Start vaccinating children at the earliest, recommends TAC
With the third wave of COVID-19 expected in October-November likely to hit children in greater proportion, the State’s Technical Advisory Committee (TAC) has recommended that Karnataka immediately write to the Centre seeking vaccines for use in children from manufacturers such as Pfizer.
Members of the TAC, who at a meeting on Sunday deliberated on how the State should prepare itself for the next wave, said Karnataka should, on priority, seek from the Centre vaccines recommended for use in children and start vaccinating this vulnerable population at the earliest.
The ongoing second wave is expected to recede by the end of June. Between the first and second waves, there has been a 4% increase in mortality and 43% rise in the number of cases in the 0-9 age group. In the 10-19 age group, a 6% increase in mortality and 60% rise in number of cases has been recorded.
“With vaccination for age groups of 18-44 and 45 and above being taken up, children will be most vulnerable to the infection during the third wave. In the wake of this, the TAC in consultation with the paediatric experts’ group set up by the State for the third wave has recommended that the State should on priority seek vaccines for children,” sources said.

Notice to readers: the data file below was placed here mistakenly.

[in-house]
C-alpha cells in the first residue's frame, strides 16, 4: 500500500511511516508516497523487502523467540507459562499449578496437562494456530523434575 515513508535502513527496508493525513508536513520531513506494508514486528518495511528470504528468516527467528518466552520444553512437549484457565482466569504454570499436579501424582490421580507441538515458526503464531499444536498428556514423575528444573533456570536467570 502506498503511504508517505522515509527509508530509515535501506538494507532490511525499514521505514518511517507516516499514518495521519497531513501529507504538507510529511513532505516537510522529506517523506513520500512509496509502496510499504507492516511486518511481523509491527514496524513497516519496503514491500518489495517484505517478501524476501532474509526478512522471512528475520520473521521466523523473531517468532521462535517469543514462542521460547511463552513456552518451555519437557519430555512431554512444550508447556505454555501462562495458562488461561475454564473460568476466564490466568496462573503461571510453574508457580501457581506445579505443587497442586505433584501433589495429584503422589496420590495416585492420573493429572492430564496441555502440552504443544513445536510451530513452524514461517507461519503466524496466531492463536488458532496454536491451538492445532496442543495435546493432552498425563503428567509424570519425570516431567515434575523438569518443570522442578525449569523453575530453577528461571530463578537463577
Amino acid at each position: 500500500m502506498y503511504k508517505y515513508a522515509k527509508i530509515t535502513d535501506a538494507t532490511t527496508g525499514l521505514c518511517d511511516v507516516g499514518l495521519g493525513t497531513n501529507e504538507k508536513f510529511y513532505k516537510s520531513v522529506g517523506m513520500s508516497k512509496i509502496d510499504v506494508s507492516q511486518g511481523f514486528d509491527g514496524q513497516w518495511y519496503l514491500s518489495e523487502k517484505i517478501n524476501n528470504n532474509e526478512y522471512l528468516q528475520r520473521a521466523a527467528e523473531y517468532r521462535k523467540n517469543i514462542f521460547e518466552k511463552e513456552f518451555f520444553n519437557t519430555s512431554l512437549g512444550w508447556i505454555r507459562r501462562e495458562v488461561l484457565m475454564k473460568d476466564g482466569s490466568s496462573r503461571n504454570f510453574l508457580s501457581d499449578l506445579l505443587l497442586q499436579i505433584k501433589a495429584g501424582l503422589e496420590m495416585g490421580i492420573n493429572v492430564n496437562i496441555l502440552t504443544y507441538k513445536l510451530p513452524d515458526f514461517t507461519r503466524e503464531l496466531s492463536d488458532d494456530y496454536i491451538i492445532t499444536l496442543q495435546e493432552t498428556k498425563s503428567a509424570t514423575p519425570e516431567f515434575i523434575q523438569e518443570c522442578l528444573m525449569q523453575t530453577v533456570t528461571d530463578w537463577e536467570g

Sources said TAC members on Sunday deliberated in detail the current data of COVID-19 disease, testing, vaccination, the State’s first and second seroprevalence surveys, waning immunity in infected individuals, reinfections, mobility in the districts despite restrictions and lack of COVID-19 appropriate behaviour in the population.
‘Not to be ignored’
Despite the TAC cautioning the government on November 30 about the need to ramp up facilities and be prepared to tackle the second wave, the State was ill-prepared. The State should not ignore experts’ recommendations this time, sources asserted.
According to the report on recommendations for the third wave, a copy of which is with The Hindu, as the next wave of COVID-19 in the State is expected during October-November, the intervening period of four months should be used to ramp up clinical facilities, training and deployment of human resources, and fulfilling other related requirements.
“Special attention should be paid towards meeting the requirements of facilities for clinical management of COVID-19 in children at the Community Health Centres, taluk and district levels. As parents may act as caregivers in the hospitals, this should be factored in the planning for things like PPE kits, N-95 masks, resting facilities in the hospitals, among others,” the report stated.
Besides, sampling for genomic sequencing (for variants of virus) and serology (anti-COVID-19 antibodies) from children should be started immediately. Vulnerable categories in the age group of 18-44, particularly parents of schoolgoing children, should be vaccinated on priority, the report added.